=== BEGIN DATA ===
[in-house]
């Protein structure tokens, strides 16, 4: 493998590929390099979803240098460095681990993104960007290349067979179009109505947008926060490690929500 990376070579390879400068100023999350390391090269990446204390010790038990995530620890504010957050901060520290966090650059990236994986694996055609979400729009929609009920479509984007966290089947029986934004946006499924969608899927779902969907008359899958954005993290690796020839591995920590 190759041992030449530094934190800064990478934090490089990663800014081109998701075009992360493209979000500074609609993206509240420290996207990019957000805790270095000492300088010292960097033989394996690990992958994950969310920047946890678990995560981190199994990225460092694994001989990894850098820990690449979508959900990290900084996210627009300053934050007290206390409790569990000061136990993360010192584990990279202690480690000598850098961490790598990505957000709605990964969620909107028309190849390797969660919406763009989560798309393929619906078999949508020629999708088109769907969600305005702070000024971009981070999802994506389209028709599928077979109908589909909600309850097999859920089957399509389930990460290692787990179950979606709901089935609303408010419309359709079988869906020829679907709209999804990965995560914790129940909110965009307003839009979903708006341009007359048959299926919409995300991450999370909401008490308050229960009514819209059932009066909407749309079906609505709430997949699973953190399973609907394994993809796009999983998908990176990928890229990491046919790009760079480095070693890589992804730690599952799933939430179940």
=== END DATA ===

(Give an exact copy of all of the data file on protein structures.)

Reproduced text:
[in-house]
């Protein structure tokens, strides 16, 4: 493998590929390099979803240098460095681990993104960007290349067979179009109505947008926060490690929500 990376070579390879400068100023999350390391090269990446204390010790038990995530620890504010957050901060520290966090650059990236994986694996055609979400729009929609009920479509984007966290089947029986934004946006499924969608899927779902969907008359899958954005993290690796020839591995920590 190759041992030449530094934190800064990478934090490089990663800014081109998701075009992360493209979000500074609609993206509240420290996207990019957000805790270095000492300088010292960097033989394996690990992958994950969310920047946890678990995560981190199994990225460092694994001989990894850098820990690449979508959900990290900084996210627009300053934050007290206390409790569990000061136990993360010192584990990279202690480690000598850098961490790598990505957000709605990964969620909107028309190849390797969660919406763009989560798309393929619906078999949508020629999708088109769907969600305005702070000024971009981070999802994506389209028709599928077979109908589909909600309850097999859920089957399509389930990460290692787990179950979606709901089935609303408010419309359709079988869906020829679907709209999804990965995560914790129940909110965009307003839009979903708006341009007359048959299926919409995300991450999370909401008490308050229960009514819209059932009066909407749309079906609505709430997949699973953190399973609907394994993809796009999983998908990176990928890229990491046919790009760079480095070693890589992804730690599952799933939430179940």